A year ago, a Cairo farmer tending to his crops in Beni Suef would have to end his day with a grueling, two-hour drive home from the agricultural hub to the industrial center.
Today? It’s a short stroll from the fields to his new farmhouse — a modern, handsomely appointed home tucked in the last place you’d expect to see such luxury.
The house boasts two full bathrooms, a master bedroom, living room and fully equipped kitchen — all air conditioned, with hardwood flooring — even a rooftop deck, floor-to-ceiling glass panelling on one wall and a sunshade-draped patio that offer unbeatable views of the surrounding landscape.
It’s a startling level of farm-side opulence to see in such a remote and rugged environment.
But according to Youssef Farag and Karim Rafla — the two young Cairo entrepreneurs who designed and built the entire structure — this farmer’s new home is just the beginning.
“This was a golden opportunity for our proof of concept,” says Farag, who gushes about what’s possible when you stop using traditional brick and mortar construction methods and start using the far more flexible approach their company Qubix is pioneering in Egypt — they call it “cargotecture.” In other words, transforming used shipping containers into everything from houses and restaurants to offices and hospitals.
“It’s a real rag to riches story for the container,” says Farag. “It ultimately turns into a piece of art.”
Art that just might heald a revolution in Egyptian housing and business development. For overcrowded areas like Cairo, cargotecture offers an affordable solution to quickly and efficiently scale up high-quality, low-cost housing. And for fellow Egyptian entrepreneurs trying to launch their own dream business, it represents a viable path into what can often be prohibitively expensive real estate markets.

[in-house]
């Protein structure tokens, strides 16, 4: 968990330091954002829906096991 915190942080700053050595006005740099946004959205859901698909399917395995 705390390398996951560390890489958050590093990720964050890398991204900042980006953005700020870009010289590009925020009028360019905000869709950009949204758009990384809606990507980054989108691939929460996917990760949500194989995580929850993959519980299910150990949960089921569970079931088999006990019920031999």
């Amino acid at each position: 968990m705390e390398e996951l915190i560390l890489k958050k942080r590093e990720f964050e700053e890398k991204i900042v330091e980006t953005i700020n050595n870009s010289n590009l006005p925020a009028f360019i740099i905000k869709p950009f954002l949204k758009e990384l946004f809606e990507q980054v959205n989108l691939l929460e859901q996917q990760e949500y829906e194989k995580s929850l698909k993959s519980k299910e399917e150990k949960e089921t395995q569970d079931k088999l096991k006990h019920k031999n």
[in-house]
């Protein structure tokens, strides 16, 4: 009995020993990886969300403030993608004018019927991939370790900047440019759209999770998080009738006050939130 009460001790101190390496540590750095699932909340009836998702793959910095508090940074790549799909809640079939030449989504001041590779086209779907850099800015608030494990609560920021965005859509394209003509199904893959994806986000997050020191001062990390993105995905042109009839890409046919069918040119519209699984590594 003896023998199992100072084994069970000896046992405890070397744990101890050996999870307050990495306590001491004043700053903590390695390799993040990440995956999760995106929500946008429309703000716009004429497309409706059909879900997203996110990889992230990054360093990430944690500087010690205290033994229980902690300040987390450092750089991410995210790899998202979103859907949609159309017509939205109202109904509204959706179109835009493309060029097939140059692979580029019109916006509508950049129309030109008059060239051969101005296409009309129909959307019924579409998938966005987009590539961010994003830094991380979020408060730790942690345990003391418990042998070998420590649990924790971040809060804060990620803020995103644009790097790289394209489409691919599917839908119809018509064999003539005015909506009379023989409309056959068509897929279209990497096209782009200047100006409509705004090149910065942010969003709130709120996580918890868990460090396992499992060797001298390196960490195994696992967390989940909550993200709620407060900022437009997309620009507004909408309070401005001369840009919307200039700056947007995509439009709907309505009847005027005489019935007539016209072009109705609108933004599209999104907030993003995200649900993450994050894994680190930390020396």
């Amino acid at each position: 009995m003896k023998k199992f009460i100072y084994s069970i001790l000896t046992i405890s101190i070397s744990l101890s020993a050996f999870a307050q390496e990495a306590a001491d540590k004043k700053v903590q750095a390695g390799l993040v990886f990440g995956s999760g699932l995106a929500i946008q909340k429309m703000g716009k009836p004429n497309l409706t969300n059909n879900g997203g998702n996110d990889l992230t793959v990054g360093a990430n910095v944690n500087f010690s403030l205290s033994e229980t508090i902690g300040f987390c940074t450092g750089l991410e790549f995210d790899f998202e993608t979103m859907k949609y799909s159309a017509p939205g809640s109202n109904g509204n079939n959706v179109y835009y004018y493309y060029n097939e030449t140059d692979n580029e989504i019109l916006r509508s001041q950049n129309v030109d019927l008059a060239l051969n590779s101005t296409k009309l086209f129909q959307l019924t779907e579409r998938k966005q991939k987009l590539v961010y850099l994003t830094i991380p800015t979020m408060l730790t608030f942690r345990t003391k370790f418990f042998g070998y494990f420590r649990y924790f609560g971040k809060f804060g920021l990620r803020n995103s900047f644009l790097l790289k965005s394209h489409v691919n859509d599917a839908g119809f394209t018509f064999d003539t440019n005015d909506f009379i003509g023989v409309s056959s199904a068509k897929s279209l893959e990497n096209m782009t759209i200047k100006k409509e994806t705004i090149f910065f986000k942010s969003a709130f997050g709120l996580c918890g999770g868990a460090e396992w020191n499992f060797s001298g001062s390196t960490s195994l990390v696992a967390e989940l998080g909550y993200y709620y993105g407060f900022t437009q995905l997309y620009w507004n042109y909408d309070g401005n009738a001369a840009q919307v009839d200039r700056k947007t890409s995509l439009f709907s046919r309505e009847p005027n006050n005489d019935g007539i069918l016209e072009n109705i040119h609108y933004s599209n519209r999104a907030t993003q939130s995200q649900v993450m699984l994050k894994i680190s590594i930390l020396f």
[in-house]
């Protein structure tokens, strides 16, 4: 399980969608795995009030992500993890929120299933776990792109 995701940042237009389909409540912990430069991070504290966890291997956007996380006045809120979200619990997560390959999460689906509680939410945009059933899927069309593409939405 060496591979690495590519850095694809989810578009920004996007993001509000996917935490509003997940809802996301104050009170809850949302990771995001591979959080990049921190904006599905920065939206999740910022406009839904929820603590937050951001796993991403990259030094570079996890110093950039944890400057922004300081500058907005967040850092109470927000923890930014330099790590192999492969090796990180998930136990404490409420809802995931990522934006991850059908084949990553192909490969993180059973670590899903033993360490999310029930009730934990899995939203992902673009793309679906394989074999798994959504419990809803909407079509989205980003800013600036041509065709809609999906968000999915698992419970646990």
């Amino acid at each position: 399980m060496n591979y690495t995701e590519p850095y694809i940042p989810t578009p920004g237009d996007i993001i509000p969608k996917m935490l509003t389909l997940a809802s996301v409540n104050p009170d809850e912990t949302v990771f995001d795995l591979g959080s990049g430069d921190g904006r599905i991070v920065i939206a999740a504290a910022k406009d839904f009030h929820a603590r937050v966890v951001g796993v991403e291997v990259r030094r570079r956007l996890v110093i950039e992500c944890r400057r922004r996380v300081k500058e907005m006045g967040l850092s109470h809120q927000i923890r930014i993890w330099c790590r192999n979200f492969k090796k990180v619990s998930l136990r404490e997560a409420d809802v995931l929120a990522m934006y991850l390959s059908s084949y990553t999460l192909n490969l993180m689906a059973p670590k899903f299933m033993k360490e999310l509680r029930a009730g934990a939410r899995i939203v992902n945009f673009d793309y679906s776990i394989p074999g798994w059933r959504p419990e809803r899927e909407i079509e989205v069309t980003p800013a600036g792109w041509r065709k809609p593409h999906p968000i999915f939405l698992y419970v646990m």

“It’s environmentally friendly, it’s cost-efficient, it’s sustainable, it’s faster to build, it’s stronger as a structure and it’s adaptable to any industry,” Rafla explains in an interview with Cairo Scene. “It’s such a brilliant idea; it’s one of those things that don’t exist in Egypt and you’re lucky enough to be the pioneer of it.”
Lucky is one way to put it. Ask Farag how he and Rafla decided to quit comfortable careers at family businesses and he won’t gloss over the daily challenges, or “frighteningly steep learning curve,” of launching a startup.
“There’s no such a thing as the ‘right time,’” replies Farag. “It’s about having the will and finding a way, seeing the potential that your efforts will be worth your while down the road — and we saw that ever since day one.”
It’s a spirit more and more young Egyptians are beginning to embrace as the economy rebounds and vibrant startup scenes take off in cities like Cairo — incubators bursting with everything from mobile app designers to environmentally conscious clothing lines to next-gen medical device makers.